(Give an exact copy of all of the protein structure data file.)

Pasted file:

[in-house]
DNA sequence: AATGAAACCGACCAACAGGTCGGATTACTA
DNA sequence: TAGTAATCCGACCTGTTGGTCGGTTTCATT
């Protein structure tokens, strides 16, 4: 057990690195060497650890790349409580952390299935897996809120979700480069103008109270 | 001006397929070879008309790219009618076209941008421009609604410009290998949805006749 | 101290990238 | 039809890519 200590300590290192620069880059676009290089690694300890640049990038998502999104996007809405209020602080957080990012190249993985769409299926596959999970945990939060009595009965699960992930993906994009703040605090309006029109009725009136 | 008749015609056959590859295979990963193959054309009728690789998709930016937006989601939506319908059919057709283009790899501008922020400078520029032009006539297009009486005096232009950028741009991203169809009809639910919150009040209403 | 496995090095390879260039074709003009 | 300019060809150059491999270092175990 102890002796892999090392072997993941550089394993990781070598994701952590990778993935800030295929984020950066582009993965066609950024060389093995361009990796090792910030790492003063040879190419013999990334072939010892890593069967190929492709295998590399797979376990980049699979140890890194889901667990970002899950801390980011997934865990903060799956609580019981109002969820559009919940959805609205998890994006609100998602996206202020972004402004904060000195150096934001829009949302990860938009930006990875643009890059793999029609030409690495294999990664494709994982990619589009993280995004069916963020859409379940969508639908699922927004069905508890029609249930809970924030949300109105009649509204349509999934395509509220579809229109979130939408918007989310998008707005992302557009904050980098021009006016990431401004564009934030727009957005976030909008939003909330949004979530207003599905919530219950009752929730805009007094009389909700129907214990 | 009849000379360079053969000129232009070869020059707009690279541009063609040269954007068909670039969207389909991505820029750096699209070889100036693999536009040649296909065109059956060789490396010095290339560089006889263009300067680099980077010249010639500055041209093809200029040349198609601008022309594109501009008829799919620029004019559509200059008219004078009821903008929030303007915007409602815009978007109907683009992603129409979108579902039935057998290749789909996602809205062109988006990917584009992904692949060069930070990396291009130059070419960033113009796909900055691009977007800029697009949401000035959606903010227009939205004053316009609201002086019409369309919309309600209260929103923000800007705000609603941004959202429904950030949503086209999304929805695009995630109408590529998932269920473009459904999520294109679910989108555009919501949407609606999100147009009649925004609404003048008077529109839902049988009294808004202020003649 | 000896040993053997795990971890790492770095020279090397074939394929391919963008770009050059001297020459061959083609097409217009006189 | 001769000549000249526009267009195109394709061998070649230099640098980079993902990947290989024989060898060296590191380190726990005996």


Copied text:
[in-house]
DNA sequence: AATGAAACCGACCAACAGGTCGGATTACTA
DNA sequence: TAGTAATCCGACCTGTTGGTCGGTTTCATT
């Protein structure tokens, strides 16, 4: 057990690195060497650890790349409580952390299935897996809120979700480069103008109270 | 001006397929070879008309790219009618076209941008421009609604410009290998949805006749 | 101290990238 | 039809890519 200590300590290192620069880059676009290089690694300890640049990038998502999104996007809405209020602080957080990012190249993985769409299926596959999970945990939060009595009965699960992930993906994009703040605090309006029109009725009136 | 008749015609056959590859295979990963193959054309009728690789998709930016937006989601939506319908059919057709283009790899501008922020400078520029032009006539297009009486005096232009950028741009991203169809009809639910919150009040209403 | 496995090095390879260039074709003009 | 300019060809150059491999270092175990 102890002796892999090392072997993941550089394993990781070598994701952590990778993935800030295929984020950066582009993965066609950024060389093995361009990796090792910030790492003063040879190419013999990334072939010892890593069967190929492709295998590399797979376990980049699979140890890194889901667990970002899950801390980011997934865990903060799956609580019981109002969820559009919940959805609205998890994006609100998602996206202020972004402004904060000195150096934001829009949302990860938009930006990875643009890059793999029609030409690495294999990664494709994982990619589009993280995004069916963020859409379940969508639908699922927004069905508890029609249930809970924030949300109105009649509204349509999934395509509220579809229109979130939408918007989310998008707005992302557009904050980098021009006016990431401004564009934030727009957005976030909008939003909330949004979530207003599905919530219950009752929730805009007094009389909700129907214990 | 009849000379360079053969000129232009070869020059707009690279541009063609040269954007068909670039969207389909991505820029750096699209070889100036693999536009040649296909065109059956060789490396010095290339560089006889263009300067680099980077010249010639500055041209093809200029040349198609601008022309594109501009008829799919620029004019559509200059008219004078009821903008929030303007915007409602815009978007109907683009992603129409979108579902039935057998290749789909996602809205062109988006990917584009992904692949060069930070990396291009130059070419960033113009796909900055691009977007800029697009949401000035959606903010227009939205004053316009609201002086019409369309919309309600209260929103923000800007705000609603941004959202429904950030949503086209999304929805695009995630109408590529998932269920473009459904999520294109679910989108555009919501949407609606999100147009009649925004609404003048008077529109839902049988009294808004202020003649 | 000896040993053997795990971890790492770095020279090397074939394929391919963008770009050059001297020459061959083609097409217009006189 | 001769000549000249526009267009195109394709061998070649230099640098980079993902990947290989024989060898060296590191380190726990005996």